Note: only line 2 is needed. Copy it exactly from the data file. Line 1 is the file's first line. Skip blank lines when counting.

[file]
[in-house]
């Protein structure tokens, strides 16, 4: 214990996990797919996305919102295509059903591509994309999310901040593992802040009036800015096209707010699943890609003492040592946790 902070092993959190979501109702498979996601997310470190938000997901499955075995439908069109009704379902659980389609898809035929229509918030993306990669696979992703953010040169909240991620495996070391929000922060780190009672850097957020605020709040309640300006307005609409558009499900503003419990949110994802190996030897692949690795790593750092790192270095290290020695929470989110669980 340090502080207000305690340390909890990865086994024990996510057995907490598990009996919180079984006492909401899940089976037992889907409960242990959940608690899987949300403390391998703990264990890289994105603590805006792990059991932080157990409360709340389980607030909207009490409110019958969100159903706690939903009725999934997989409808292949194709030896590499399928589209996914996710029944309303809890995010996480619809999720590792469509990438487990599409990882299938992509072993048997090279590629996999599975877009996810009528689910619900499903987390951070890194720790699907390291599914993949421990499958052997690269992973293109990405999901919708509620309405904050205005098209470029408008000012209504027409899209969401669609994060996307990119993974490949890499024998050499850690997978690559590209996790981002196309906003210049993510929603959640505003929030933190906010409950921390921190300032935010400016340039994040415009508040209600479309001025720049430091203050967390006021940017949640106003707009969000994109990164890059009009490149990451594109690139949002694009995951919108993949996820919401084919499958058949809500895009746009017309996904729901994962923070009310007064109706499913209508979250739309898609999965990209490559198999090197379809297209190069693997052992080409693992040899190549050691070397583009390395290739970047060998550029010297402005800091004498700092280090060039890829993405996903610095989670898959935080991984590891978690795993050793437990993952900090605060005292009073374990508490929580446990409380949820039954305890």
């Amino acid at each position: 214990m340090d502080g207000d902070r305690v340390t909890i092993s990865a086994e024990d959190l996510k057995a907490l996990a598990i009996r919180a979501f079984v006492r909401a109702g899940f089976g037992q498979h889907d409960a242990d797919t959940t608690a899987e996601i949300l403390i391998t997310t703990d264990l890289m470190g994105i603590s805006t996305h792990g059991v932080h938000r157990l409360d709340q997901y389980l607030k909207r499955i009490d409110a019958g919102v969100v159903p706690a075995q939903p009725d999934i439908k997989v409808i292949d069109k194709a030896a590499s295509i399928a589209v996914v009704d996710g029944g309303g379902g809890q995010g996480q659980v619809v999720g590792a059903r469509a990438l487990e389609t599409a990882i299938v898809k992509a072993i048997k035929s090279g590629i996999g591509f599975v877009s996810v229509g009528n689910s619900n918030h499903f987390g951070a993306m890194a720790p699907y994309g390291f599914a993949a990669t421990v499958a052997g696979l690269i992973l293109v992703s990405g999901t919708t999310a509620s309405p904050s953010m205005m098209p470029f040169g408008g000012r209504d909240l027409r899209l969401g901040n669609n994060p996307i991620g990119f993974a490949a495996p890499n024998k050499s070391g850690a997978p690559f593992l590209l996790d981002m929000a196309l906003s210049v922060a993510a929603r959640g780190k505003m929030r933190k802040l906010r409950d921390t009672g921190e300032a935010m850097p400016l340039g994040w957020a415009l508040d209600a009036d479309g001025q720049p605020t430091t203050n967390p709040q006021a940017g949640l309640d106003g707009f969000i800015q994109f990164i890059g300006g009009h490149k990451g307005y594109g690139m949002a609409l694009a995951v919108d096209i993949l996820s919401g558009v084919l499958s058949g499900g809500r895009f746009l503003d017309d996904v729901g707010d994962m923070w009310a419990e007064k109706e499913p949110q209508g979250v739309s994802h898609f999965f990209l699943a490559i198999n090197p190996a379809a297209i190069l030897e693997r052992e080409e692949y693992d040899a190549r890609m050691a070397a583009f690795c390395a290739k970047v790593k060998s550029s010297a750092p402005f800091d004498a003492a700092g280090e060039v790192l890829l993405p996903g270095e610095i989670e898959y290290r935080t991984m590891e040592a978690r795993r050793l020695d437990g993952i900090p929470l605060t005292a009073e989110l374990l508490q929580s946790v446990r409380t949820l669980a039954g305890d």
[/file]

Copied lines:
């Protein structure tokens, strides 16, 4: 214990996990797919996305919102295509059903591509994309999310901040593992802040009036800015096209707010699943890609003492040592946790 902070092993959190979501109702498979996601997310470190938000997901499955075995439908069109009704379902659980389609898809035929229509918030993306990669696979992703953010040169909240991620495996070391929000922060780190009672850097957020605020709040309640300006307005609409558009499900503003419990949110994802190996030897692949690795790593750092790192270095290290020695929470989110669980 340090502080207000305690340390909890990865086994024990996510057995907490598990009996919180079984006492909401899940089976037992889907409960242990959940608690899987949300403390391998703990264990890289994105603590805006792990059991932080157990409360709340389980607030909207009490409110019958969100159903706690939903009725999934997989409808292949194709030896590499399928589209996914996710029944309303809890995010996480619809999720590792469509990438487990599409990882299938992509072993048997090279590629996999599975877009996810009528689910619900499903987390951070890194720790699907390291599914993949421990499958052997690269992973293109990405999901919708509620309405904050205005098209470029408008000012209504027409899209969401669609994060996307990119993974490949890499024998050499850690997978690559590209996790981002196309906003210049993510929603959640505003929030933190906010409950921390921190300032935010400016340039994040415009508040209600479309001025720049430091203050967390006021940017949640106003707009969000994109990164890059009009490149990451594109690139949002694009995951919108993949996820919401084919499958058949809500895009746009017309996904729901994962923070009310007064109706499913209508979250739309898609999965990209490559198999090197379809297209190069693997052992080409693992040899190549050691070397583009390395290739970047060998550029010297402005800091004498700092280090060039890829993405996903610095989670898959935080991984590891978690795993050793437990993952900090605060005292009073374990508490929580446990409380949820039954305890």